Your Neurochemical Self

Getting real with a 200-million-year-old brain

Abuse of the Nuremberg Principle

Automatically opposing authority is as bad as automatically obeying

“I was just following orders,” said Nazis officers tried for war crimes in Nuremberg after World War II. This defense failed. Individual responsibility was enshrined by international law, and the duty to refuse inhumane orders became known as the Nuremberg Principle. 

People began teaching their children to resist authority in hopes of preventing future wars. This well-intentioned habit has gone too far. Opinion leaders now cast acts of violence as principled opposition to injustice with the kind of reflexiveness we sought to deter. Not everyone shares this habit, but it is de rigeur among intellectuals. That includes people who make their living using words, such as journalists and academics. When you want news or education, it usually comes filtered through the presumption that opposition is glorious. 

This thought pattern is not new, of course. Monkeys fight the power in their troops whenever they can get away with it. The downside is not new either. Knee-jerk oppositionalism hurts the common good, even though it’s done in the name of the common good. A dangerous free-rider problem is created when resistance to authority is glorified. Any time you find it convenient to break the law, you can call yourself a courageous ethicist who’s resisting an unjust authority. We all benefit from the rule of law, but an individual can benefit more if they break the rules while others obey. This view is bad for a society, but it’s good for the popularity of the individual who’s peddling it.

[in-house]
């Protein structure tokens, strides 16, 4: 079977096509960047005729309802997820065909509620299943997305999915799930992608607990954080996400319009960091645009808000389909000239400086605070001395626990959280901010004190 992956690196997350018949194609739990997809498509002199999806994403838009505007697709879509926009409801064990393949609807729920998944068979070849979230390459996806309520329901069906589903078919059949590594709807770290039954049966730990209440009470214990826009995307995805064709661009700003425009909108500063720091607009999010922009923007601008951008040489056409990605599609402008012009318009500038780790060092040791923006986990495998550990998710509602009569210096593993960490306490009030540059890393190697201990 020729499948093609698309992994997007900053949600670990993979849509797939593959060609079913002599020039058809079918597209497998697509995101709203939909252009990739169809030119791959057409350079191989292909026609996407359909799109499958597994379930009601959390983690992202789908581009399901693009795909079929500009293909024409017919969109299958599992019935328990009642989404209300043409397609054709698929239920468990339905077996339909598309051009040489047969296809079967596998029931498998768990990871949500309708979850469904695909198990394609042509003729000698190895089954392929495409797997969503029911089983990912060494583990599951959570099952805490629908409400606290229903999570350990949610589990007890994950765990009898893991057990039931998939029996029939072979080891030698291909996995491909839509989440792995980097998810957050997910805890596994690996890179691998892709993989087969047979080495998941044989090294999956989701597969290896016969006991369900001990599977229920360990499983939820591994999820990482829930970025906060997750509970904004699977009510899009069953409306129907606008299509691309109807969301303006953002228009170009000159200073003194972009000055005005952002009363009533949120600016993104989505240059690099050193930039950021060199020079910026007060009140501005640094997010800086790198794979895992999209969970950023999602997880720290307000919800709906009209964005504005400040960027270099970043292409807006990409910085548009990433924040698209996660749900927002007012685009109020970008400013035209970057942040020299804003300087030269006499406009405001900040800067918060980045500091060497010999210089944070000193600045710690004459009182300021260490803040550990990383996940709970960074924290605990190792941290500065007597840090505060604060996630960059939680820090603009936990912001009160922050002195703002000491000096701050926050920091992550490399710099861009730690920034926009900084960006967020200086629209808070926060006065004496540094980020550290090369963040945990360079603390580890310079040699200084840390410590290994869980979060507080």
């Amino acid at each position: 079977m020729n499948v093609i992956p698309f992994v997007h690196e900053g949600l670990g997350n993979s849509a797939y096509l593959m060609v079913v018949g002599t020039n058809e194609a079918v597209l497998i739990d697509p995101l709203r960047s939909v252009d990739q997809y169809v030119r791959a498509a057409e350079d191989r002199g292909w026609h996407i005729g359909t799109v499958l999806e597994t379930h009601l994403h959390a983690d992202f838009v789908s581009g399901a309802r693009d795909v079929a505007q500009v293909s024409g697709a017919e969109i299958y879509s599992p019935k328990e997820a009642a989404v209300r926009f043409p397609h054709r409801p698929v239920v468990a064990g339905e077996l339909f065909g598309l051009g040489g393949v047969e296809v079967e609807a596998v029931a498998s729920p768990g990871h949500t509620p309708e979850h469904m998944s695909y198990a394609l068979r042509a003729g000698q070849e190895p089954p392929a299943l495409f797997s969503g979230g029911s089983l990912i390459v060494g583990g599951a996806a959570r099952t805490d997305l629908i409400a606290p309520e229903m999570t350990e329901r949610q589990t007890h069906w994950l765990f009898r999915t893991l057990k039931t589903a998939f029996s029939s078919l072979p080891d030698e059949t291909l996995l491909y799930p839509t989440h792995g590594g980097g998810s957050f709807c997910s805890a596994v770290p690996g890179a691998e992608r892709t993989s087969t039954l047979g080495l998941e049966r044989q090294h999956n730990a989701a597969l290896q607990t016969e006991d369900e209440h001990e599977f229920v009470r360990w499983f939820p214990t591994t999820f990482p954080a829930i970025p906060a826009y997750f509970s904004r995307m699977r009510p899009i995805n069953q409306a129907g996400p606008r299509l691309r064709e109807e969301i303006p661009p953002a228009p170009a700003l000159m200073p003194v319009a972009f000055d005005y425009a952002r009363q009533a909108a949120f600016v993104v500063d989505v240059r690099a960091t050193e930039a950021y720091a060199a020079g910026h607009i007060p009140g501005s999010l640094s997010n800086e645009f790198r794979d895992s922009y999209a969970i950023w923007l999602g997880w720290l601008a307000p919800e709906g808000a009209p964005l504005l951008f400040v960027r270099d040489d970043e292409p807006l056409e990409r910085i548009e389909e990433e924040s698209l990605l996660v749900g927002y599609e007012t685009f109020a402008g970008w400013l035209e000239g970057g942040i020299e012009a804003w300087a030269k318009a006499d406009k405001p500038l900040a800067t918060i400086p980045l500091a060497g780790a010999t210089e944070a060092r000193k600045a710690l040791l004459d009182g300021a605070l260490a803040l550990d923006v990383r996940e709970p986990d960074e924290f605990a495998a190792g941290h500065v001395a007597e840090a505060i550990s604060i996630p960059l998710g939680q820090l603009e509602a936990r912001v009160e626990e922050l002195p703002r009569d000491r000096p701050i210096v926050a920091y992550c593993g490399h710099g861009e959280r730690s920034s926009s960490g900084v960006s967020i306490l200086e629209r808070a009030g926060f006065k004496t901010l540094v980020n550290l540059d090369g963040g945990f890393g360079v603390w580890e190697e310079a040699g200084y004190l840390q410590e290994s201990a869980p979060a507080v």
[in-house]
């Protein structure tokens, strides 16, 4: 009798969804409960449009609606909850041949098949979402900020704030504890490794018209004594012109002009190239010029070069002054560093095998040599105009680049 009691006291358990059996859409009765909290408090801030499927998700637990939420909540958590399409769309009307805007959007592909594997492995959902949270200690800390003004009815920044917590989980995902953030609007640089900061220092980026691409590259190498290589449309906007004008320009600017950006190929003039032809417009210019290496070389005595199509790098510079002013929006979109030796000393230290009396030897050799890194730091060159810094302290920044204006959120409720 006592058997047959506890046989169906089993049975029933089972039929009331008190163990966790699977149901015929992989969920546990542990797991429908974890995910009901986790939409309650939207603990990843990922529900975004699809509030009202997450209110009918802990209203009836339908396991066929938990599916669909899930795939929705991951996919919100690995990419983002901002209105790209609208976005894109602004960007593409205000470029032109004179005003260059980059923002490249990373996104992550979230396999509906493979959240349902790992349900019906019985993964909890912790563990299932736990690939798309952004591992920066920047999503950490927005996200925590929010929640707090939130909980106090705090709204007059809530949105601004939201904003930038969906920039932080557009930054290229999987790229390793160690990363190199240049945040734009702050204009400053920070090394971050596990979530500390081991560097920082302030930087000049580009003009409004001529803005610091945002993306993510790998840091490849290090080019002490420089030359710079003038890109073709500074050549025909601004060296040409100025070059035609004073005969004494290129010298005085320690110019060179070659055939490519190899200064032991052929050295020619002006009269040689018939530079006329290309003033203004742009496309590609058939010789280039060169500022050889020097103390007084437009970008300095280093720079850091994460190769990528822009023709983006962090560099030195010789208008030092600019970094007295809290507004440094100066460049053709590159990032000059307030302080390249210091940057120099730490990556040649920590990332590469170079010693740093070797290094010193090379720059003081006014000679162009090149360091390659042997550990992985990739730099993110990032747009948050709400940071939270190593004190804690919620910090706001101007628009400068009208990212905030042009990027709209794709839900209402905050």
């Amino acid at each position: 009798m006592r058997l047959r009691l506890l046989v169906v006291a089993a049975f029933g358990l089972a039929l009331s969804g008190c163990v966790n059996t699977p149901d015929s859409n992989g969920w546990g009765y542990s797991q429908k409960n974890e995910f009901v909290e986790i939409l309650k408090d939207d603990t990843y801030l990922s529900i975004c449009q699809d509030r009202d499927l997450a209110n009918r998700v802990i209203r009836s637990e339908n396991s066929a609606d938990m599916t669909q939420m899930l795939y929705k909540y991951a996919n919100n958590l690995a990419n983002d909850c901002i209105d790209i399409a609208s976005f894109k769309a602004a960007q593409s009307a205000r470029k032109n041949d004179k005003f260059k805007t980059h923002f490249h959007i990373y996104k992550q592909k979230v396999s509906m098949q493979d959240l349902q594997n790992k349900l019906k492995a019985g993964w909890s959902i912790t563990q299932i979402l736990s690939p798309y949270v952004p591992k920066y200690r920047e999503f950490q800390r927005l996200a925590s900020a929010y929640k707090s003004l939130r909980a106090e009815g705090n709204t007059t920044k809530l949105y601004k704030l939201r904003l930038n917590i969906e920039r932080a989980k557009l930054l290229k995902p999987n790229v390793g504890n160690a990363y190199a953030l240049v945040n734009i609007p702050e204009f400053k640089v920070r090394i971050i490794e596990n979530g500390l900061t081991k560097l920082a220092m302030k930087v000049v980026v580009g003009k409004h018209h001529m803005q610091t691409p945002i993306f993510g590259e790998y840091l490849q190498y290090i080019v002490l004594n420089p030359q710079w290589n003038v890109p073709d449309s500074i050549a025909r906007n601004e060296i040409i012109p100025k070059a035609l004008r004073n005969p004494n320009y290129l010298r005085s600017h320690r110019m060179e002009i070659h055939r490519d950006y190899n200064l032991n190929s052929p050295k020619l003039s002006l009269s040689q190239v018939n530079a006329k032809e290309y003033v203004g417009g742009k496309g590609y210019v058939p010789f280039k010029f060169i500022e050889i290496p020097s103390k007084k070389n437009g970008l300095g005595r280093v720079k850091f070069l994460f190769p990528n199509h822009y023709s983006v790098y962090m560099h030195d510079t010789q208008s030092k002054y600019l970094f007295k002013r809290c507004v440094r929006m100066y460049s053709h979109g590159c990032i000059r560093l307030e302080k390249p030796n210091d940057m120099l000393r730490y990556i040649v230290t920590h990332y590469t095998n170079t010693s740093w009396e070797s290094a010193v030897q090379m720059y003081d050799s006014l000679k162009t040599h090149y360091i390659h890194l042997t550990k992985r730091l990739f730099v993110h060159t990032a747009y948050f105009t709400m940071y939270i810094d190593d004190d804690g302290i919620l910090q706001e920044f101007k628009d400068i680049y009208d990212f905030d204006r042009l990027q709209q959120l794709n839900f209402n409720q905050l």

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I’m not saying the law is always right, but if every individual can choose when to exempt themselves from the law, it’s a formula for social chaos. Few people realize how they benefit from the rule of law. We take it for granted and underestimate the suffering of daily life in places where rules are not enforced. It’s human nature to want to put yourself above the law, but it is not higher ethics. People have gotten spoiled from living in a society where "the consumer is always right." You can return a dress to Macy's after wearing it to a party, but that doesn't make it right. You can tell yourself that Macy's is a rich corporation so it doesn't matter, but if everyone did that, life would change. Cheating is not always principled resistance to injustice. Sometimes it's just cheating.

Opinion leaders are not serving the public interest when they spin illegal acts into “opposing injustice.” They are serving their own careers. They succeed in journalism and academia by bowing to the ideology that the legal system supports the powerful, so law-breaking is ethical for the "common man." Pundits compete with each other to fit the latest calamity into this template. How different are they from Nazi officers trying to save their own skins? Of course, Nazis faced torture and execution if they resisted the consensus. Today’s opinion leaders only face career plateaus. 

You do not need to accept their view that oppositional behavior is motivated by higher principles. You can refuse to follow cynical opinion leaders. More on this in my book Beyond Cynical: Transcend Your Mammalian Negativity, and in my earlier post, Do You Say Creative When You Mean Dishonest?


 

 

Loretta Graziano Breuning, Ph.D., is a Zoo Docent and Professor Emerita of Management at California State University, East Bay. 

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